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World Data Base. Part 1: The Kuroko Deposits (CODES publication 4)


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Ruxton, P (1986) World Data Base. Part 1: The Kuroko Deposits (CODES publication 4). Technical Report. University of Tasmania/AMIRA International, Hobart, Australia.

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Tonnages and grades of volcanogenic massive sulphide deposits of the Kuroko Province are low in comparison to Tasmanian ores. The deposits are richer in copper and contain a greater proportion of stockwork/stringer ores. Mineralisation is related to back-arc rifting in a mature island-arc setting. Footwall rocks are dominantly felsic and calc-alkaline in contrast to bimodal high-alumina hangingwall volcanics. Bimodal volcanism is a product of rifting and graben fill. Pelagic mudstones and foraminifera indicate a water depth in excess of 2000 m post-rifting and syn-mineralisation. Massive sulphide deposits are believed related to caldera collapse in well defined basins or Districts. Linear arrangement of ore bodies indicate a structural control during deposition. Mineralisation is spatially related to domal dacite intrusives. Post-mineralisation dome expansion produced penecontemporaneous deformation of the Kuroko ores. Individual ore deposits are small but tend to form clusters of average 1.5 x 3.0 km size. Ores show a marked zonation from ferruginous cherts (Tetsusekiei), baryte ore, black ore (Kuroko), yellow ore (Oko), gypsum ore (Sekkoko) and siliceous ore (Keiko). The proportion of the various ore types differs from deposit to deposit, between Districts and with hydrothermal fluid temperature. Bottom current reworking of stratabound massive sulphide produced clastic textures. Syn-sedimentary folding and irregular ore clast compaction structures indicate the ore was plastic during deposit formation. Hydrothermal breccias and dykes cross-cut massive sulphide. Both pipe-like and blanket stringer zones underlie the stratabound ores.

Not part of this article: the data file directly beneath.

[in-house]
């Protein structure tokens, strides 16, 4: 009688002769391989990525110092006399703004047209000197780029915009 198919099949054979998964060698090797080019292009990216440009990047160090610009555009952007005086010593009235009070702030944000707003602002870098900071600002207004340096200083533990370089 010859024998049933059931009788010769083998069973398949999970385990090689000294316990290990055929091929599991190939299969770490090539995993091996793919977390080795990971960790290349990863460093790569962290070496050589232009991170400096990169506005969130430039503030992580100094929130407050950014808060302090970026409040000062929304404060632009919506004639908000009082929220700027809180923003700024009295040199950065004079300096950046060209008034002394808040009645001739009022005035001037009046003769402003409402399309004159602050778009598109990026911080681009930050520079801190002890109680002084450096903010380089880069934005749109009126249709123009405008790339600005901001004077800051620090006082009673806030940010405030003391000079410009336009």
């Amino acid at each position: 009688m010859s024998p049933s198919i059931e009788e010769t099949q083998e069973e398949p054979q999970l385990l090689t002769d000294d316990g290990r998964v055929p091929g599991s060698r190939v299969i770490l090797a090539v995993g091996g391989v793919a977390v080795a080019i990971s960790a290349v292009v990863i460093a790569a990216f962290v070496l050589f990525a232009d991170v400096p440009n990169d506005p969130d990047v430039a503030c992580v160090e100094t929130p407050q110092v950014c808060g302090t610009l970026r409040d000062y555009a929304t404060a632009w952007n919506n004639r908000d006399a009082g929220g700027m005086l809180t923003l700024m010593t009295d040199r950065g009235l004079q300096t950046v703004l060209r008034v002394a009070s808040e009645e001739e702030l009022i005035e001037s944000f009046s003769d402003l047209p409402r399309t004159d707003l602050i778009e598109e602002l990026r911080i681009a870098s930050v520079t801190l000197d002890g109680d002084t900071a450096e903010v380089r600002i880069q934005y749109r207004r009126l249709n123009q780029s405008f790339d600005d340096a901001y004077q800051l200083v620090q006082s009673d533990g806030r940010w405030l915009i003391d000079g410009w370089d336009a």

Item Type: Report (Technical Report)
Publisher: University of Tasmania/AMIRA International
Additional Information: © University of Tasmania 1986
Date Deposited: 22 Jul 2009 01:51
Last Modified: 18 Nov 2014 04:02
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